The President Pro Tempore of the Liberian Senate has cautioned the International Conference on Pan-Africanism and Negritude not to continue to dwell in the philosophical scheme and concept of Pan Africanism, but must go beyond the scope of the everyday challenges and how to solve the many questions confronting the organization and its peoples.
Pro Tempore Armah Zolu Jallah made the assertion when he was selected to deliver the opening remarks at the historic international conference held early this month at the Howard University in Washington DC, the United States.
Declared Mr. Jallah, “We must rise majestically to new heights of solving the many questions that confront us as a people and work substantially to make Pan Africanism a realty and not a mere concept discussed in our many intellectual assemblies.”
Delving into the background of the organization, Pro Temp Jallah described Pan-Africanism as a movement with a rich and long history spanning more than 200 years. “Africans on the African continent and those in the Diaspora have wrestled with asserting a common African identity and with the inescapable fact that all Africans, whether on the continent or in the Diaspora, share an interconnected past, present and future.”
“One of the earliest of Pan-African Congresses,” Senator Jallah recalled, “was the Chicago Conference on Africa, held on August 14, 1893. That conference addressed such questions as: “The African in America”; “Liberia as a Factor in the Progress of the Negro Race”; and, “What do American Negroes Owe to their Kinsmen beyond the Sea…”
The Gbarpolu County lawmaker recognized Trinidadian Barrister Henry Sylvester Williams, whom he said, thinking about a political movement organized around a series of conferences that would draw representatives of the African Race from all parts of the World, in 1897 established the African Association. The aim of the association was to encourage a feeling of unity and facilitate friendly intercourse among Africans, and “promote and protect the interests of all subjects claiming African descent, wholly or in part in the British Colonies and other places, especially in Africa,” said Mr. Jallah.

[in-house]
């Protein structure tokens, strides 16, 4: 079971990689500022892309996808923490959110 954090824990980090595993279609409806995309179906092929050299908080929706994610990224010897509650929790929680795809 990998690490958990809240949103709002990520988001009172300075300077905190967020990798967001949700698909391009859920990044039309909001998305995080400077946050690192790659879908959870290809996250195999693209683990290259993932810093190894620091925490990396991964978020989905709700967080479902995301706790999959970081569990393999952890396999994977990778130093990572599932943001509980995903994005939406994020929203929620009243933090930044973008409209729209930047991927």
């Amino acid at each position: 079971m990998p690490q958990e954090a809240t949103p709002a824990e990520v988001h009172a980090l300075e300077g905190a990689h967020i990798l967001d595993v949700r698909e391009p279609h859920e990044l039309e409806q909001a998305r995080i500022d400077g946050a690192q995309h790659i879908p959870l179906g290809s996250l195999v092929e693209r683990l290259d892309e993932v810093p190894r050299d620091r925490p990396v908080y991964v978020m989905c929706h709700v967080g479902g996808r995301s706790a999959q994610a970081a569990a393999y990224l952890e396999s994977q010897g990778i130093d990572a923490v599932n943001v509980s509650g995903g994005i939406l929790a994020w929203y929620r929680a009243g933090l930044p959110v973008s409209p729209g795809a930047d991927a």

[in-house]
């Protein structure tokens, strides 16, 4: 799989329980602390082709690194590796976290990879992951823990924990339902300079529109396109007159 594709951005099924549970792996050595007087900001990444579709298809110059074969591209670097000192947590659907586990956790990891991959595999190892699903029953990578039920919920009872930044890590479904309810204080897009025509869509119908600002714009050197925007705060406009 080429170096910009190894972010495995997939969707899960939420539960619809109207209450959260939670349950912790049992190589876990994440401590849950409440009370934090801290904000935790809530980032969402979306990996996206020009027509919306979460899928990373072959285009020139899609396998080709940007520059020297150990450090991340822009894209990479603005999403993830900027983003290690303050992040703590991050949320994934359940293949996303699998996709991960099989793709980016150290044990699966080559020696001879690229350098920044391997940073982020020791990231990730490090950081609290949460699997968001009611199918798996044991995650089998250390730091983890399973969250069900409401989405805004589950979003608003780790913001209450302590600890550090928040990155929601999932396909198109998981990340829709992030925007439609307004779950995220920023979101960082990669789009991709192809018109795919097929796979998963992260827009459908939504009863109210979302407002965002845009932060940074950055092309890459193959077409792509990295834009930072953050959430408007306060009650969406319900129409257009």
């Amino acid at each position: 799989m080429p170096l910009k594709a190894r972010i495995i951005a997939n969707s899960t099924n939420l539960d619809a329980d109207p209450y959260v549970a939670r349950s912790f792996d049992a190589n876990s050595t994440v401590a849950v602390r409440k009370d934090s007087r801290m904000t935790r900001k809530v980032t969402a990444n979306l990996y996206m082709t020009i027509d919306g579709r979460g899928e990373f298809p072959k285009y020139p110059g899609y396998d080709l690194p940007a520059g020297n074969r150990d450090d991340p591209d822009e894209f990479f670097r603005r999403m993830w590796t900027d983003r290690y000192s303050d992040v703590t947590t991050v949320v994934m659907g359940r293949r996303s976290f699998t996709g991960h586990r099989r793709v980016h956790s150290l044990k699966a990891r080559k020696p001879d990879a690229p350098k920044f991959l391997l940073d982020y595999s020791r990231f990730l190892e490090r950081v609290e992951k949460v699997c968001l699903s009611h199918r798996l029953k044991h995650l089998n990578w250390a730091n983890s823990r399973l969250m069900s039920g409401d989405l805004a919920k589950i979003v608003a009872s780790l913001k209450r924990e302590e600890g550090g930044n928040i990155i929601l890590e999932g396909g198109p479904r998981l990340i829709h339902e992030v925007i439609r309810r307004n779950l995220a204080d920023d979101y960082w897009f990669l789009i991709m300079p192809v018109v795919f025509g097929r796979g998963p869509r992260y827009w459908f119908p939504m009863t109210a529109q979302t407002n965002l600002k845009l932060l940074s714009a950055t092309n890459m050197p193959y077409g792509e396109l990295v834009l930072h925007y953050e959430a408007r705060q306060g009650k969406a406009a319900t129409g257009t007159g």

Pro Temp Jallah specifically recalled contributions of several luminaries to the evolution of pan-Africanism, among them: the Jamaican Pan-Africanist Marcus Garvey, the African American scholar W. E. B. Dubois and Tanzanian President Julius Mwalimu Nyerere. “What remains true is that the questions and verities that challenged these Pan-African luminaries and pioneers still haunt us today.”
Drilling deep beneath what he termed as the vast universe that is Pan-Africanism and to focus on the specifics of existing political, economic and cultural realities as they impact the Pan-African experience, Jallah admonished the movement not to stand in awe of the Pan-African forests and forget the trees.
As the conference discussed Africa, the lawmaker Jallah reminded the participants that Sub-Saharan Africa is lagging behind every other region in the world on almost any conceivable socioeconomic, sociopolitical metric.
“In the last 25 years, Africa South of the Sahara was only able to lift 28 percent of its poor out of extreme poverty, which is defined as living on less than US$1.25 a day in purchasing power parity terms. In Asia that number is close to 70 percent. In Latin America, that number is 66 percent. This I argue is a fundamental challenge of Pan-Africanism. This is a tree that this conference should reflect upon.”
“Why,” he wondered, “is it that challenges of poor governance appear to disproportionately affect sub-Saharan Africa, and that even here in the United States and Europe, persons of African descent continue to live in poverty amid American and European affluence?”
“Scores for the Program of International School Assessment (PISA), which measures math and reading skills of students in different countries, show that sub-Saharan Africa ranks at the very bottom among all regions. Here in the United States, about 45 percent of black students in American public high schools drops out before graduation, while figure of whites is 22 percent. The academic underachievement of Africans in our current technological globalized universe is a fundamental pan-Africanist challenge,” Jallah declared.